4. Bel Canto (Lopez)                       d. "more salon drama and backroom maneuverings than a whole season of Downton Abbey" 
5. Nabucco (Verdi)                    e. “a poverty-stricken soldier is working to support Marie and their young son”
6. Der Rosenkavalier (Strauss)   f. “unlikely alliances form between captors and captives
7. Romeo and Juliet (Gounod)    g. “mean girls aren't the Prince's style”
8. King and I (Rodgers)              h. “she's so rich that the economy of her homeland depends on her marrying a local”
9. Wozzeck (Berg)                     i. “Sophie receives an engagement rose from the Baron.”

Thursday, September 3, 2015


Welcome readers in grades 2-6!  This fall we will host two different book discussion clubs in September, October & November or December: Junior Readers for grades 2 & 3 and Family Book Club for grades 4, 5 & 6.  Written by popular, award-winning authors, these books should spark some lively, entertaining discussions!

Wednesdays 7-8 pm
September 23  --  Mr. Klutz is Nuts!  by Dan Gutman         
      The kids from the My Weird School series can expect craziness as part of the curriculum.  Join A.J and his  pals as  their skateboarding princi ‘pal’ offers unusual incentives to his students to motivate them to learn more.

October 28  --  Dying to Meet You by Kate Klise
            Children's book author, I. B. Grumply, gets more than he bargained for when he rents a quiet place to write for the summer.  It’s already occupied by a ghost and her human friend.

December 2  --  Fortunately, the Milk by Neil Gaiman
            While picking up milk for his children's cereal, a father is abducted by aliens and finds himself on a wild adventure through time and space encountering and escaping from lady pirates, volcanoes, dinosaur professors and near death!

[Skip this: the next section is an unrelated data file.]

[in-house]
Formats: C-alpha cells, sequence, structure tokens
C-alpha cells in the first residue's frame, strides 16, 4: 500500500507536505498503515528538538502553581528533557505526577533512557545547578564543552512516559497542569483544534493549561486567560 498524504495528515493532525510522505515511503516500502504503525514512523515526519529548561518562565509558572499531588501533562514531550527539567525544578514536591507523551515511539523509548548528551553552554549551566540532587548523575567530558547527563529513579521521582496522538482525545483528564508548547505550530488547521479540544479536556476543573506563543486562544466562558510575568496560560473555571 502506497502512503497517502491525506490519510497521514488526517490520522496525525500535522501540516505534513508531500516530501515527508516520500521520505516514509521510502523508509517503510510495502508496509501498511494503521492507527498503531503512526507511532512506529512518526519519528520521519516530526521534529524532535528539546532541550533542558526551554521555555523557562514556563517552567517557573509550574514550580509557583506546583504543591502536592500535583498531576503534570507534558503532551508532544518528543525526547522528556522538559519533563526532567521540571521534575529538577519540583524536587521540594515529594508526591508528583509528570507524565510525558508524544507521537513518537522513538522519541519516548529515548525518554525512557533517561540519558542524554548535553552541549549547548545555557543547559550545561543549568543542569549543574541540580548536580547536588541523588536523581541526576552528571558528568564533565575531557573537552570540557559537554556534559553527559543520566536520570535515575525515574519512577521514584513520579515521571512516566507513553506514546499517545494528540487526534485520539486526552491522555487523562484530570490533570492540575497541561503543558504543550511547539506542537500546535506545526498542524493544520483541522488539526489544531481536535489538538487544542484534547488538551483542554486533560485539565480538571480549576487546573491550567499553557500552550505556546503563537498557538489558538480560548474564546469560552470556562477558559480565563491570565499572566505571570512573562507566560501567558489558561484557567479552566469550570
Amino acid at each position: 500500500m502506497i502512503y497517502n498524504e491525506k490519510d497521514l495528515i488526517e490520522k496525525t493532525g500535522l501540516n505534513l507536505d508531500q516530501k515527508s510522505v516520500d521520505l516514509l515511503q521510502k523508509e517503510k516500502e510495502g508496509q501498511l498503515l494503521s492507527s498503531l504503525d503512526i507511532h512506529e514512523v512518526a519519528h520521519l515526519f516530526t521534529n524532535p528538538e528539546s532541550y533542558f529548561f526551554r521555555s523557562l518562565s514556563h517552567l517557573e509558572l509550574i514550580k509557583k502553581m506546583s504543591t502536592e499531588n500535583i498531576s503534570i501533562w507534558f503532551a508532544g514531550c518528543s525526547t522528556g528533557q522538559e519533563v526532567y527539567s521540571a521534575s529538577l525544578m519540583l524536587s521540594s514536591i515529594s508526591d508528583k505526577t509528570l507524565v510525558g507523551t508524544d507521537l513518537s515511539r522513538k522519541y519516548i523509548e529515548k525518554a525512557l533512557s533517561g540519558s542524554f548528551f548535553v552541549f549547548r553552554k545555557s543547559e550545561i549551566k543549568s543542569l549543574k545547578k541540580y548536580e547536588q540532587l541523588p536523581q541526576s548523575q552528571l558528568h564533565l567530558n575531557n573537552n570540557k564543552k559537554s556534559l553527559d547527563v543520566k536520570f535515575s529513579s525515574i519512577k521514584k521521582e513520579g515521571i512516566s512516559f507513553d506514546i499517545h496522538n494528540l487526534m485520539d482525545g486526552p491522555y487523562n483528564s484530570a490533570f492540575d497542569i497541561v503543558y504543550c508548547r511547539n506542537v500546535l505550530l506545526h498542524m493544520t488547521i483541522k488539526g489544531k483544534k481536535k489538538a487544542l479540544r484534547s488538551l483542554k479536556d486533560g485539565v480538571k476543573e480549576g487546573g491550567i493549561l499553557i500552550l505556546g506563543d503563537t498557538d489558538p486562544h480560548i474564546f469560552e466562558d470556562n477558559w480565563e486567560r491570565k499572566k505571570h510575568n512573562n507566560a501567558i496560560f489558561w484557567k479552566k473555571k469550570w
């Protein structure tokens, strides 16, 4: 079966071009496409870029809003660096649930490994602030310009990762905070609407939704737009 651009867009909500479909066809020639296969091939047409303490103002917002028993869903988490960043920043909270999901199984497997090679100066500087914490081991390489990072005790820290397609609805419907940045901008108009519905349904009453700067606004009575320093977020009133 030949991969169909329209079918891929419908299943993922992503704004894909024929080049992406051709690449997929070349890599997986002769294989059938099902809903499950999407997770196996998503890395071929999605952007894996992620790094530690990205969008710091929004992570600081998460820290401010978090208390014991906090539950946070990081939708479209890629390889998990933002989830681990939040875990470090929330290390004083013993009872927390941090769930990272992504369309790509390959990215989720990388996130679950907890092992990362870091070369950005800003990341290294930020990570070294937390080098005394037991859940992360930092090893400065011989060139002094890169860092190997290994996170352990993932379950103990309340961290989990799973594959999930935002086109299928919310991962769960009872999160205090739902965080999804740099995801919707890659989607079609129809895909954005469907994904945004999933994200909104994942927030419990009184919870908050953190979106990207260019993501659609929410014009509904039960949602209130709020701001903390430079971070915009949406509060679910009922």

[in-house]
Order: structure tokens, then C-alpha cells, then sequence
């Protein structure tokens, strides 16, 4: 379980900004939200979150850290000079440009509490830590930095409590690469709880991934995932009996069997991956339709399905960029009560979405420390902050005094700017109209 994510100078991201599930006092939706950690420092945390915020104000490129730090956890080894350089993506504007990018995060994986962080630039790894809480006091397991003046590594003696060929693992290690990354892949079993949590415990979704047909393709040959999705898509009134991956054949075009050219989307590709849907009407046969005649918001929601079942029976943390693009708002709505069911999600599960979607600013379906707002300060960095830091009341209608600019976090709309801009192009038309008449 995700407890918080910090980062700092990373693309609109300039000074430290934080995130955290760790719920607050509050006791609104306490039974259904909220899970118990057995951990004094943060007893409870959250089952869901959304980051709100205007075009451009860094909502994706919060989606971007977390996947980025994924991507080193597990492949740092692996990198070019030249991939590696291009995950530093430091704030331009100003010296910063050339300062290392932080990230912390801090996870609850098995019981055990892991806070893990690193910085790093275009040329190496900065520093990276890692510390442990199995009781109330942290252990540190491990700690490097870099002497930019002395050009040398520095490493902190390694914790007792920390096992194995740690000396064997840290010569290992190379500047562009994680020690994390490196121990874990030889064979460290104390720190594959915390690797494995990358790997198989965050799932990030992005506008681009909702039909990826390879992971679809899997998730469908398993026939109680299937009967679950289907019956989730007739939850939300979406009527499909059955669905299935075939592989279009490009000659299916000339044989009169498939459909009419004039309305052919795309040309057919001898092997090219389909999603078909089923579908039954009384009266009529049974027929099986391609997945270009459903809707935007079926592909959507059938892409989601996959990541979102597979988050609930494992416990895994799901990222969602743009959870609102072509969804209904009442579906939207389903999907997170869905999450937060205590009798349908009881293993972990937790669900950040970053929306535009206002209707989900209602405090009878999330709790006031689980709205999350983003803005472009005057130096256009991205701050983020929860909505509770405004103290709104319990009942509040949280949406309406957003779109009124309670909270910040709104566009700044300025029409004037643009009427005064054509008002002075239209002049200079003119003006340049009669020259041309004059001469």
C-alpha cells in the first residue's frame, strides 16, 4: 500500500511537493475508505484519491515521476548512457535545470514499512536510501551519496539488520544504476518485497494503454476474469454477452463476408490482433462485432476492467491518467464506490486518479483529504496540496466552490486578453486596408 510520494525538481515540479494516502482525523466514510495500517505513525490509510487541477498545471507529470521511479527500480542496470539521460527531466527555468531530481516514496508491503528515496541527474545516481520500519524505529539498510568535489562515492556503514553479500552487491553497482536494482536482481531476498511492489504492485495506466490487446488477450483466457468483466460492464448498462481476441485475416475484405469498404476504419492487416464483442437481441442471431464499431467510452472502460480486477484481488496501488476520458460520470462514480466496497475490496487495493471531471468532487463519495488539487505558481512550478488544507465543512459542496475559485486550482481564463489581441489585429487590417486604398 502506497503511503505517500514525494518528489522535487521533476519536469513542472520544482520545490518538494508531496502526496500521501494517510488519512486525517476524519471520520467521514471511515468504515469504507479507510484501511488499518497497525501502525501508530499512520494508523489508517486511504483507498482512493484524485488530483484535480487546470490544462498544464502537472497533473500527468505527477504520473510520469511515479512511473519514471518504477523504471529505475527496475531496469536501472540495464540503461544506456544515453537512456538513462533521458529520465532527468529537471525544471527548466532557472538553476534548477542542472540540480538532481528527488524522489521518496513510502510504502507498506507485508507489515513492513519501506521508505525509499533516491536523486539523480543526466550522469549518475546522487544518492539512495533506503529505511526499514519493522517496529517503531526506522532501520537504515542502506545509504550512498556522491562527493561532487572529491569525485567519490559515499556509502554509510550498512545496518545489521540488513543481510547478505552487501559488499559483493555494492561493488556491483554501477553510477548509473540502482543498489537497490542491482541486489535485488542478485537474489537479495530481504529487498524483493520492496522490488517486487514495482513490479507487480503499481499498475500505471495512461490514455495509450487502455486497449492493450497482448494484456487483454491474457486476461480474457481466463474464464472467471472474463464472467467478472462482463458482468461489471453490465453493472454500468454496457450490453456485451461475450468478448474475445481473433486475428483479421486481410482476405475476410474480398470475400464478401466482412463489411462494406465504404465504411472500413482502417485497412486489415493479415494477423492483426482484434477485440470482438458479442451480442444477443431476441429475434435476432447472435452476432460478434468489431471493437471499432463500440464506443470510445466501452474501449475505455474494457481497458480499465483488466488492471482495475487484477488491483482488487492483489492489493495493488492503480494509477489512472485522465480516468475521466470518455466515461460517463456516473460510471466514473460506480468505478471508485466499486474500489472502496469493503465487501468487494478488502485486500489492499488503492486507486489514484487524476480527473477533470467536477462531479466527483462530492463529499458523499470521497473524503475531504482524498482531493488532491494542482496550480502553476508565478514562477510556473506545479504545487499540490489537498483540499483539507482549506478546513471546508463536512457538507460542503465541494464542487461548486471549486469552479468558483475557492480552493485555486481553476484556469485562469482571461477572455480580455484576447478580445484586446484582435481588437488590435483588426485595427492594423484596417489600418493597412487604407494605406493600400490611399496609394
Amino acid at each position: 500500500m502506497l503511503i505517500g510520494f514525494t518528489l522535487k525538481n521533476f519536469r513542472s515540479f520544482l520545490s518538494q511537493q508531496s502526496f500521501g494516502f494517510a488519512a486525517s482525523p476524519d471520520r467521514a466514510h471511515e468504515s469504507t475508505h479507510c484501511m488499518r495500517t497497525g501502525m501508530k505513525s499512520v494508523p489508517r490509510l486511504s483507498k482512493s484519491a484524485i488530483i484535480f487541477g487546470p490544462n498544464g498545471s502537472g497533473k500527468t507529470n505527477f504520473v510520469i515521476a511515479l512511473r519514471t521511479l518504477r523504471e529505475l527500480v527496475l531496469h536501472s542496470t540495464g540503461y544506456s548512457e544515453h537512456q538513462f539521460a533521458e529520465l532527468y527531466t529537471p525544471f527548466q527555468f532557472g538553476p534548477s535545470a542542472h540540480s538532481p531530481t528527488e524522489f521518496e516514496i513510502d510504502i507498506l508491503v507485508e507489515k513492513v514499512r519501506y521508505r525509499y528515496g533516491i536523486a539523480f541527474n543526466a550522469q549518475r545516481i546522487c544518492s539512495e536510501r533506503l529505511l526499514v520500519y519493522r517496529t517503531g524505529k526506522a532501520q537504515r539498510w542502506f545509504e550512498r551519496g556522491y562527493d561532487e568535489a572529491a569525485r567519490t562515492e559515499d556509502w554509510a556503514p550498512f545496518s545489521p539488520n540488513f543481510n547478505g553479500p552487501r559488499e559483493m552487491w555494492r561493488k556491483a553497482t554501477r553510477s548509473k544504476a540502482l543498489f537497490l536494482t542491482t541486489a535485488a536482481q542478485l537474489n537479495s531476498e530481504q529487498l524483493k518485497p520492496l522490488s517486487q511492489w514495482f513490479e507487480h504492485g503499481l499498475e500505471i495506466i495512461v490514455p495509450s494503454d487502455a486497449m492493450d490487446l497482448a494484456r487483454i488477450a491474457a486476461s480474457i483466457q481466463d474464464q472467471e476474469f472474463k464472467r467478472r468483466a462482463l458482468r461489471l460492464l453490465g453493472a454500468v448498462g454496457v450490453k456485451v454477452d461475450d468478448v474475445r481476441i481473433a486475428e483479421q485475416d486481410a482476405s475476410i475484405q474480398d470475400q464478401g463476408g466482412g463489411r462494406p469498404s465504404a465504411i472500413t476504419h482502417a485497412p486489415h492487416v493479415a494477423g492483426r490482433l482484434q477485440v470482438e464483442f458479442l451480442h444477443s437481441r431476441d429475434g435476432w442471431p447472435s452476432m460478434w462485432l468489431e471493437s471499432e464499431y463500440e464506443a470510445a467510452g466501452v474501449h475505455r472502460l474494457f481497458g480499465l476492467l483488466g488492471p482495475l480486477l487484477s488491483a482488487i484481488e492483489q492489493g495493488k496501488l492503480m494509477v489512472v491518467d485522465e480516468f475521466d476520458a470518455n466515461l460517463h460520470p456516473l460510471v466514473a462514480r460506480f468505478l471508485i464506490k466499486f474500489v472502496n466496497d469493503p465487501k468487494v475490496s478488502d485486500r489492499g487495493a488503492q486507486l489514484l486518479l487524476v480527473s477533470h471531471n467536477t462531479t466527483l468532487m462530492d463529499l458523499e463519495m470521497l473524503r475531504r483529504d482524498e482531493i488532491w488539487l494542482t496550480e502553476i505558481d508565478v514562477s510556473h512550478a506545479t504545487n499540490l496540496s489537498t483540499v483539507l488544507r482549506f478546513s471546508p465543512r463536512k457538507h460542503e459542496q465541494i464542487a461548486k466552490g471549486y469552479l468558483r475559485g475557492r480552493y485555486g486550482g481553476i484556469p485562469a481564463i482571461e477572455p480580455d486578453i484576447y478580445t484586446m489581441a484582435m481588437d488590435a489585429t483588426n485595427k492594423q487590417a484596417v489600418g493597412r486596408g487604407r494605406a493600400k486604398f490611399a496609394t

Wednesdays 7-8 pm

September 16  --  The Lightning Thief by Rick Riordan
            Twelve-year-old Percy Jackson learns he is a demigod, the son of a mortal woman and Poseidon, god of the sea.  For his own protection, his mother sends him to a summer camp for demigods where he and his new friends set out on a quest to prevent a war between the gods.  First book in the Percy Jackson & the Olympians series.

October 14  --  The Witches by Roald Dahl
            Real witches don't ride around on broomsticks. They don't even wear black cloaks and hats. This spine-chilling story will tell you all you need to know about the cunning masqueraders, and bring you face-to-face with a true hero, a wonderful old grandmother who smokes cigars.

November 18  --  Mikis and the Donkey by Bibi Dumon Tak
            Tender-hearted Mikis is thrilled when his grandfather buys a new donkey, but soon begins to worry that he is overworking the animal.  He and his friend Elena take the donkey under their wing and learn that an animal can be both pet and worker.

Stop by the Children’s Library to register and pick up a copy of book.

Funded by Friends of the Lake Forest Library

Wednesday, September 2, 2015

Remisoff murals

Facing the library entrance one sees on the right the Roman poet Virgil, author of the Aeneid and other classics. None of the other figures is named; the man lying on his stomach doesn’t look too happy.

On the left is the orator Cicero and listening intently on his right is the philosopher Seneca.  Cicero eventually irritated Mark Antony to the point where the Roman consul had him executed.